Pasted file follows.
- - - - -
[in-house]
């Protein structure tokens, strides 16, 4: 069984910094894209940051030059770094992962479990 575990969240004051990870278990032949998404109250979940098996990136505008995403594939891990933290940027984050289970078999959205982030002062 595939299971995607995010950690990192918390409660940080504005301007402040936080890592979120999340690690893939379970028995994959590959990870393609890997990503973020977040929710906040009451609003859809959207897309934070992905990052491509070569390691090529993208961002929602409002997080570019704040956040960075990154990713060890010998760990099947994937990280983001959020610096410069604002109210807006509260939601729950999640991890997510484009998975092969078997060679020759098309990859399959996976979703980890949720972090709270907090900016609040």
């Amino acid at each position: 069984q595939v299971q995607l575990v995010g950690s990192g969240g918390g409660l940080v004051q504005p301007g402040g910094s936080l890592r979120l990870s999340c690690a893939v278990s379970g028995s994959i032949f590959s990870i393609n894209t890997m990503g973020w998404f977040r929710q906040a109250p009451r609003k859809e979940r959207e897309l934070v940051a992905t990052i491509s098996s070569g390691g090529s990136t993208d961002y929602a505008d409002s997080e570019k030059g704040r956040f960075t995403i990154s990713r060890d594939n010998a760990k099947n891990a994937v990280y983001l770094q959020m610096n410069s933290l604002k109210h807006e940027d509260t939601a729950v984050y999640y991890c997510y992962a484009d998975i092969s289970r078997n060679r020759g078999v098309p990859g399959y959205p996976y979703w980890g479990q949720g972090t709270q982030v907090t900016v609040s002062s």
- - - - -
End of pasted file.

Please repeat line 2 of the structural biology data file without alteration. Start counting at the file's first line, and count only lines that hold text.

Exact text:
């Protein structure tokens, strides 16, 4: 069984910094894209940051030059770094992962479990 575990969240004051990870278990032949998404109250979940098996990136505008995403594939891990933290940027984050289970078999959205982030002062 595939299971995607995010950690990192918390409660940080504005301007402040936080890592979120999340690690893939379970028995994959590959990870393609890997990503973020977040929710906040009451609003859809959207897309934070992905990052491509070569390691090529993208961002929602409002997080570019704040956040960075990154990713060890010998760990099947994937990280983001959020610096410069604002109210807006509260939601729950999640991890997510484009998975092969078997060679020759098309990859399959996976979703980890949720972090709270907090900016609040």